Dressage In The Time of Cholesterol

Mar 8, 2010 - 6:01 AM
Winyamaro and Catherine Haddad. Photo by Wentscher.

Dear Rita,

This is for the people who have asked me to explain the difference between LDR and HF. LDR—low, deep, round—is a position of the neck. HF—Hyperflexion is an extreme flexion of the poll normally performed in an LDR position of the neck.

In my stable we ride BPS and HA. Riders learn to IAS on the longe line before ever taking contact with the bit. No matter what method you choose to use, you can’t get started until you IAS. Learn to sit before you learn to hold the reins.

Back in Michigan in the early 1980s, it was the “classical” method of training that was under fire. To always ride with PHP was considered harmful to the horse’s back. Riding OTB and in particular, LDL, was considered best for developing a young dressage horse. This trend was much promoted by Reiner Klimke.

In the early 90’s, LDL irked Mr. Schultheis—who was diametrically opposed to it—to no end. We had an occasional rider show up for a lesson or to show a sales horse who would warm up in LDL in rising trot. Schultheis would tolerate this for about 30 seconds before he screamed, “This is a DRESSAGE stable. Sit the trot!” At which point the rider would shorten his reins, raise the poll and sit in the saddle.

Once, Schultheis turned to me and said something like: Anyone who rides with big knee rolls has to train in rising trot because nobody can sit correctly in a saddle like that. At least not on a horse. It would be better to park this saddle in the living room—very comfortable for watching television. He always said that people who rode in such saddles had GKA. This was only one of Mr. Schultheis’ fundamental beliefs.

If you go to a dressage show in Europe and sit by the warm-up arena, you will see 99 percent of the riders (from all countries) warming up at least a few minutes in LDR. Very few people use LDL at shows anymore (unless the warm-up is exceptionally quiet and empty), because the environment is too unpredictable and long reins are not advisable on super-powered horses being schooled in the middle of chaos.

For example, I was schooling Winyamaro, my relatively young and inexperienced Grand Prix horse, in the warm-up in Neumuenster a few weeks ago. W is famous for his spontaneous POWER and EXPRESSION. Twelve white ponies with riders dressed as swans were bouncing around the track in preparation for a show number, while four jumping riders intermittently negotiated two fences in the middle of the arena. A BNT was schooling his GP horse, and one horse was being lunged (BAF) on a circle at one end.

Now on the wall behind the trade stands, a HUGE screen showed the jumping competition in the main arena. The volume was turned up to the max. Every clear round was accompanied with bombastic applause and blasting music.

Meanwhile, one enthusiastic spectator climbed up on the three-board fence surrounding the warm-up and stuck a big Thumbs Up in W’s face. On the next pass by, he cleared up my confusion with “Love your colors!”—referring to my trendy moss green saddle pad and bandages from Schockemoehle Sports.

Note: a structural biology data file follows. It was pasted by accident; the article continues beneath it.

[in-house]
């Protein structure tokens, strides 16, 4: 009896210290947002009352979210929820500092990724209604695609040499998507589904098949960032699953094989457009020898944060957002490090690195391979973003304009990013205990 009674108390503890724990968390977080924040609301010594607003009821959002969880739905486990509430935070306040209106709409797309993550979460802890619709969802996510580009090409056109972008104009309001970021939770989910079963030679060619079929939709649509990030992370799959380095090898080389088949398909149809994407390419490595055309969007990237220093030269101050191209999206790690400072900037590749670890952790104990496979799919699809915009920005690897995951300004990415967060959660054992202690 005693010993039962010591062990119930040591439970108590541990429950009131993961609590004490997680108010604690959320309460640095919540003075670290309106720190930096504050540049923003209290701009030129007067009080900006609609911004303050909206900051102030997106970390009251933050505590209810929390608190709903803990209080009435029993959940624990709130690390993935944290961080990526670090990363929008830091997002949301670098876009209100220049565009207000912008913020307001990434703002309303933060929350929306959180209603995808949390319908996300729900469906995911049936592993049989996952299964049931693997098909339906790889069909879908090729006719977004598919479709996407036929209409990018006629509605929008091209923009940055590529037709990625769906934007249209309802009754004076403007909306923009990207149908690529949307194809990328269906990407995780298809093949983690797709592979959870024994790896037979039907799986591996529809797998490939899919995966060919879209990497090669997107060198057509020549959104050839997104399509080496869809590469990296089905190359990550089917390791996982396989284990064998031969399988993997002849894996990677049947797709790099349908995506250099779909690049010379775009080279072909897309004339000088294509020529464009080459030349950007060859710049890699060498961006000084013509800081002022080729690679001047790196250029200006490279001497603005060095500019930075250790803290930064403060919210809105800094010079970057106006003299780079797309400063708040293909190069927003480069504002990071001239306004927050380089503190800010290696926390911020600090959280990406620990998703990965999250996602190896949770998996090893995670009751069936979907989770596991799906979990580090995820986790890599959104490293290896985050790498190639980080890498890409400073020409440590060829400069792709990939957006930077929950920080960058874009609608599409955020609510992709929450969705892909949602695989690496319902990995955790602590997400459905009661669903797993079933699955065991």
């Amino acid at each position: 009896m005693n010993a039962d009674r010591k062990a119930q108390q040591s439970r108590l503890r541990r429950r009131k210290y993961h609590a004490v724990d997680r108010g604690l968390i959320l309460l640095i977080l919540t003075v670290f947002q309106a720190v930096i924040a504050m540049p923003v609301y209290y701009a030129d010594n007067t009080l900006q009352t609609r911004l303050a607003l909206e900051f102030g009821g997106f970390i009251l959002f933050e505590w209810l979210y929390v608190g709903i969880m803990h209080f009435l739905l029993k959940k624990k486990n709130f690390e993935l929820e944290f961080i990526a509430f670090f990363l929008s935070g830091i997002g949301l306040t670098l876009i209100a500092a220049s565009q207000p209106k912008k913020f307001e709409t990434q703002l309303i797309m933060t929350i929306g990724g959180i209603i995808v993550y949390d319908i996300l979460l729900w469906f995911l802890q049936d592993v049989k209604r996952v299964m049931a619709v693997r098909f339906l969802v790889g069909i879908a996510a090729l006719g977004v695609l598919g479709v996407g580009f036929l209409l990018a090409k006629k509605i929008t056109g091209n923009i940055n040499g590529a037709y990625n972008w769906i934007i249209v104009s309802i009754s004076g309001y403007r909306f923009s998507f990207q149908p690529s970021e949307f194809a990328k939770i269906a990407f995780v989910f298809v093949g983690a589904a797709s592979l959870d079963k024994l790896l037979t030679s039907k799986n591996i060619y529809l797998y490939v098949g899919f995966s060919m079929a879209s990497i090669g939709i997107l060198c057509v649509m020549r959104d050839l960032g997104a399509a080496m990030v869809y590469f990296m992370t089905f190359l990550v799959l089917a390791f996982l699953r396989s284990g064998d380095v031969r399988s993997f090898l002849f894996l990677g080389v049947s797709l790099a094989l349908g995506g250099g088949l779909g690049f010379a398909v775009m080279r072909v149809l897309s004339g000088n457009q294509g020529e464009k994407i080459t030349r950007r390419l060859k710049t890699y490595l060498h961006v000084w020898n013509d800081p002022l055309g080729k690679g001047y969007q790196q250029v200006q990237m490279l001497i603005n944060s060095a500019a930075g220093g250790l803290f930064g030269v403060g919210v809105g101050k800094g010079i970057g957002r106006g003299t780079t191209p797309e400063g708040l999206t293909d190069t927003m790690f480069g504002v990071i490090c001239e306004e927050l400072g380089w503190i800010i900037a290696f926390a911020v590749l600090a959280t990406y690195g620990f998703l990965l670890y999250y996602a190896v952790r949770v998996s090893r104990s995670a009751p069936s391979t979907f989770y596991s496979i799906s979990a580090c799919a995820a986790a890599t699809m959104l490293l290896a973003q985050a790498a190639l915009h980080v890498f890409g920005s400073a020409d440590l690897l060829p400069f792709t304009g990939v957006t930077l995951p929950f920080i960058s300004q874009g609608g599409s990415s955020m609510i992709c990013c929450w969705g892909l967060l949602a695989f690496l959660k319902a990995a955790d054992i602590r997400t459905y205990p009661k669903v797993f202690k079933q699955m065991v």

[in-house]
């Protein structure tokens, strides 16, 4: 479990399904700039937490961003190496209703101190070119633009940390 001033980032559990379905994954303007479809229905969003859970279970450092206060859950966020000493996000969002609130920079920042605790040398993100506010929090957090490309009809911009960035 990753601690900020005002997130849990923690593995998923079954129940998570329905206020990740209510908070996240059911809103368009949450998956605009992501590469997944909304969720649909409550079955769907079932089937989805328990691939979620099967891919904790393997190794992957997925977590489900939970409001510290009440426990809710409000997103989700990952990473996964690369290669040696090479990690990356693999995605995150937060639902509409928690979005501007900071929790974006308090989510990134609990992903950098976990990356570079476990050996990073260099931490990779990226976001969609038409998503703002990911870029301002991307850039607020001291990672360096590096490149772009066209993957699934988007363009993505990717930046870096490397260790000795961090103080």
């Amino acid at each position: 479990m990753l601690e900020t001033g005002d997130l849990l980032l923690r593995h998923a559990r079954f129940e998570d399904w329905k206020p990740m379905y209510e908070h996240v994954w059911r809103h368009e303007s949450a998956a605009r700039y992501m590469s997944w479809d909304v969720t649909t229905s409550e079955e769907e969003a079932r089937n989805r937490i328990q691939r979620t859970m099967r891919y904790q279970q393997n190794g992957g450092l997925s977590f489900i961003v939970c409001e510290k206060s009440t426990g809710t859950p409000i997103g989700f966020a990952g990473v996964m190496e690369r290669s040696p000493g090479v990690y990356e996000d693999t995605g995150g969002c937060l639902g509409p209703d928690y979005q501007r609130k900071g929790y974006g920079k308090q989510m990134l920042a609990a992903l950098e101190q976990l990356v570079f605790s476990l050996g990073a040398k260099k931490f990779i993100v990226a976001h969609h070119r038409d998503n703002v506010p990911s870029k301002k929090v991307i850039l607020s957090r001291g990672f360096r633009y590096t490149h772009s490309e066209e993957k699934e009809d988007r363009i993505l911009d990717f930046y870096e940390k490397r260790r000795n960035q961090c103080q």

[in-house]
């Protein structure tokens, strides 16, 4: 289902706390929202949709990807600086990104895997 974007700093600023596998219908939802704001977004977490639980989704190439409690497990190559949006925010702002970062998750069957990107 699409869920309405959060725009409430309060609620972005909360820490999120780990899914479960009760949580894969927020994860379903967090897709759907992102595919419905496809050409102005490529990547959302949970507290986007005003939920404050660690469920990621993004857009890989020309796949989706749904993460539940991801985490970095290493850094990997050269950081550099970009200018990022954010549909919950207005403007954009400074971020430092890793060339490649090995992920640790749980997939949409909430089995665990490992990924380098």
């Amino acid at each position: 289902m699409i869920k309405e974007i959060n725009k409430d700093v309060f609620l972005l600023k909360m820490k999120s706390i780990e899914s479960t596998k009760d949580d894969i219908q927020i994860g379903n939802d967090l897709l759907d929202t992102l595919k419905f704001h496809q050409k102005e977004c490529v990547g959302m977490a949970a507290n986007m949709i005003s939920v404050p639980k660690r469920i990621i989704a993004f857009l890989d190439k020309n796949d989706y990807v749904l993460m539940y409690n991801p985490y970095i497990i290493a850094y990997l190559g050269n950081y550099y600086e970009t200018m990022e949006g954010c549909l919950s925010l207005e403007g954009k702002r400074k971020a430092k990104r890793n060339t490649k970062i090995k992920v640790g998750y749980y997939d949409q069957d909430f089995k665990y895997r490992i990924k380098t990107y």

W was, needless to say, very impressed by this atmosphere. I had already ridden him at home in the morning before leaving for the show, because I knew it would be wise to take the edge off him. But could I trust him enough to follow my normal warm up of LDL interspersed with periods of riding PHP? Not without putting several lives in danger, including my own!

While I did not put him into HF, I certainly did position him LDR for the first 10 minutes of my ride. IMO, to have done anything else would have been CFS. After W’s initial excitement wore off, I was able to follow my normal routine with him.

What I am trying to say here Rita, is: Why are we so concerned with HF, PHP, LDR, LDL…? It’s all cholesterol to me!

Every rider in every discipline should be free to ride his horse in the way that suits him best for the circumstances in which he is riding as long as he is doing it with sensitivity. FS.

Nuff said forever on this subject.  

Let’s have a little fun. Can anyone correctly state the words behind these abbreviations as used in this blog? Please use one letter and _ _ _ blanks if you think they might contain swear words.

(eg: ‘d_ _ _’ for ‘damn.’) Hint: Some do!

LDR = low, deep, round

HF = Hyperflexion

LDL = _ _ _ _, _ _ _ _ and _ _ _

OTB = _ _ _ _   _ _ _   _ _ _ _

PHP = _ _ _ _ at the _ _ _ _ _ _ _   _ _ _ _ _

BPS = _ _ _ _   _ _ _ _ _ _ _ in the _ _ _ _ _ _

HA = _ _ _ _ _   _ _ _ _

IAS = _ _ _ _ _ _ _ _ _ your _ _ _ to the _ _ _ _ _ _

GKA = _ _ _  _ _ _ _ _  _ _ _ _ _ _ (German)

FS = _ _ _ _   _ _ _ _

CFS = _ _ _ _ _ _ _ _ _ _  _ _ _ _ _ _ _  _ _ _ _ _ _

IMO = _ _  _ _  _ _ _ _ _ _ _

BNT = _ _ _   _ _ _ _  _ _ _ _ _ _ _

GP = _ _ _ _ _   _ _ _ _

BAF = _ _ _ _ _ _ _   _ _ _  _ _ _ _ _ _ _

 

I am buying dinner for the first person who gets these all right and publishes in a comment to this blog!

I’m Catherine Haddad, and I’m saying it like it is from Vechta, Germany.

Training Tip of the Day: What happens to the movement in your hip and pelvic joints if you place your knees further back in sitting trot? And if you move your knees forward?

http://internationaldressage.com/

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